Next to clean water, humankind's most important innovation is developing vaccines that prevent people from contracting a specific disease.
Dr Leong Hoe Nam, an infectious diseases specialist at Mount Elizabeth Novena Hospital, says vaccines have also prevented the spread of diseases to others.
He said: "Infections are prevalent all over the world and global inter- connectedness brings life- threatening infections right to Singapore's doorstep."
Infections that caused the 2003 Sars and 2009 H1N1 flu pandemics were imported here.
In May this year, a 48-year-old man who returned from Brazil tested positive for Zika, making him the first confirmed case of the mosquito-borne virus in Singapore.
To date, however, Zika has not spread in Singapore. There is no vaccine for it.
Most people associate vaccinations with immunising children against dangerous childhood diseases but they should also think about vaccines when they are planning to travel.
The type of vaccines to get would depend on the country one is visiting and the kind of activities being undertaken.
For example, travellers should get a yellow fever vaccine when going to countries endemic with yellow fever, and Japanese encephalitis vaccine in South-east Asian or East Asian countries, especially in rural areas that have pig farming.
But the influenza vaccine is "not a travel vaccine" and should be given at least once a year, Dr Leong stressed.
He warned that influenza exists in Singapore throughout the year, killing the elderly and people with compromised immune systems because of illness.
A vaccine contains a weakened form of the germ, which trains the body to fight it.
It could be in the form of a live but weakened version of the virus (such as the chickenpox vaccine) or a chopped-up version of the virus (with only a few bacterial proteins that will elicit a vaccine response).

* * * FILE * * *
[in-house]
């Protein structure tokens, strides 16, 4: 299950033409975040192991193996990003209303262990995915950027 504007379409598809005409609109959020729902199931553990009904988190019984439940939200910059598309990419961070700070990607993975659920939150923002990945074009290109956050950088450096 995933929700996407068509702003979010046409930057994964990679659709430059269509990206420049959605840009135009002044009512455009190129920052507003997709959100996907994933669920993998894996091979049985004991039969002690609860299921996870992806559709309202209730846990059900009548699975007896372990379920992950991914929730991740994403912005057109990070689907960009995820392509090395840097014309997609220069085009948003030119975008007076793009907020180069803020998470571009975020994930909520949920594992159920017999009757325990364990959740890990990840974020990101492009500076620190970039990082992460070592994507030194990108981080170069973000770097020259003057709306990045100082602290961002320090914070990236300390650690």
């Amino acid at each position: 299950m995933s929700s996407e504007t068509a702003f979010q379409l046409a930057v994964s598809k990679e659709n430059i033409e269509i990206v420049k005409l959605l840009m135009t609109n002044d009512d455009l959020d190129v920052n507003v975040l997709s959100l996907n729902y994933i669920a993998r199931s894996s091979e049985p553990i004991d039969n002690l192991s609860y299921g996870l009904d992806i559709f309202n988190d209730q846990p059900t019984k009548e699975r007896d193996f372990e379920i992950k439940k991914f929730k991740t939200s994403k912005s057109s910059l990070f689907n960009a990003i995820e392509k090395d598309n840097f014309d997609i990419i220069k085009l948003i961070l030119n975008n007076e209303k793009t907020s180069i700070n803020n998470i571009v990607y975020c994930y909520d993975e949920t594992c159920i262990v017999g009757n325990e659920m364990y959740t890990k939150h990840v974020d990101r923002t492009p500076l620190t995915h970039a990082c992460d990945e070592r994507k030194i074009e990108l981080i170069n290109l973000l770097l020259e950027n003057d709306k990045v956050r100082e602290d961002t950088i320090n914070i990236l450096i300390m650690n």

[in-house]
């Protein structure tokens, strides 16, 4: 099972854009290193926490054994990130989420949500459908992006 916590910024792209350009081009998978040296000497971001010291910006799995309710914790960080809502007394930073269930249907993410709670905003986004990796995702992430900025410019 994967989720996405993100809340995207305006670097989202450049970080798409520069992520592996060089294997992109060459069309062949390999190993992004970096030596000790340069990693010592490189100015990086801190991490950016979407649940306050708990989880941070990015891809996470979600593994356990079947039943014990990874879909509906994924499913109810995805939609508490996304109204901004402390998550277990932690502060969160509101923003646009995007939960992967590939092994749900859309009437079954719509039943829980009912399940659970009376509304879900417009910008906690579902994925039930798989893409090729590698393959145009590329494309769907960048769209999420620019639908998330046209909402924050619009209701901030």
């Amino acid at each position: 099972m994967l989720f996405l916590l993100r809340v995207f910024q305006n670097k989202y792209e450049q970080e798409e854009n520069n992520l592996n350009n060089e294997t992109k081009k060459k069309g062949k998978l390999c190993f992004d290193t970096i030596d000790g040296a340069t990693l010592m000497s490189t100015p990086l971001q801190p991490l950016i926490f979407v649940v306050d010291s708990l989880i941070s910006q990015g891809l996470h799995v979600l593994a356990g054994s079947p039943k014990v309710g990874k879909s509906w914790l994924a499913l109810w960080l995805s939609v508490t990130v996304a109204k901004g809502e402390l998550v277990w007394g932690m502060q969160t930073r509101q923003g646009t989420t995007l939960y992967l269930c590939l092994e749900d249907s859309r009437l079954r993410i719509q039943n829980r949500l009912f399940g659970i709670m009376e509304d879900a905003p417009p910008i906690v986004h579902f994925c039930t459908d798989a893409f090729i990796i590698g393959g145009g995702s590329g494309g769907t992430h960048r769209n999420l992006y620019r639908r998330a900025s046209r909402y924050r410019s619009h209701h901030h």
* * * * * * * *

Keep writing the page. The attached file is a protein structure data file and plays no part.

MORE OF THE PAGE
Either of these can train the body before the infection occurs, offering protection to the individual.
When the real infection occurs, the body, having had previous training, would respond suitably and adequately, he added.
Here are 10 things you should know about getting vaccinated against influenza:
1 Influenza is an acute viral infection caused by a number of influenza viruses.
2 Influenza is not a common cold. People with a cold will suffer from a runny or stuffy nose, but it generally does not result in serious health problems such as pneumonia, bacterial infections or hospitalisation.
Influenza gives rise to symptoms such as fever, chills, headache, fatigue, muscle pain, cough (usually non-productive), runny or stuffy nose and sore throat.
3 In Singapore, two influenza A viruses and two influenza B viruses have been the main viruses in circulation, with influenza B representing up to 70 per cent of all circulating strains in the first quarter of this year.
4 Influenza has two peaks in a year, between April and August and between November and February.
5 The influenza vaccine can protect those who are more vulnerable to complications.
This includes people aged 65 and above, pregnant women, children (six months to five years), people of any age with certain medical conditions, such as chronic heart, lung, kidney, liver, blood or metabolic diseases (such as diabetes), and residents of nursing homes and intermediate- and long-term care facilities.
6 While one region of the world may have an outbreak with one strain of influenza B - Yamagata, another region would have influenza B of another strain - Victoria.
7 For many years, the World Health Organisation (WHO) has updated its recommendation on vaccine composition biannually that targets the three (trivalent) most representative virus types in circulation (two sub-types of influenza A viruses and one B virus).
8 Almost everyone would be in close contact with someone who has a chronic medical condition.
The Centres for Disease Control and Prevention (CDC) in Atlanta, the United States, and the Singa- pore Clinical Practice Guidelines on Adult Vaccinations recommend influenza vaccination for every-one.
The additional advantage of vaccination is that herd immunity in the community improves, resulting in even better protection from influenza.
9 Since 2013, quadrivalent vaccine composition with a second influenza B virus has been recommended by the WHO.
The quadrivalent vaccine is designed to protect against four different influenza viruses which are prevailing - two influenza A viruses (H1N1 and H3N2) and two influenza B viruses (for example, the Yamagata and Victoria strains).
This is believed to lead to an 80 per cent reduction of influenza B- related cases, hospitalisation and deaths.
10 There are two types of quadrivalent influenza vaccines in Singapore:
•FluQuadri by Sanofi Pasteur is licensed for use in patients as young as six months old.
•Fluarix Quadrivalent by GlaxoSmithKlineis approved for children (three years and older) and adults.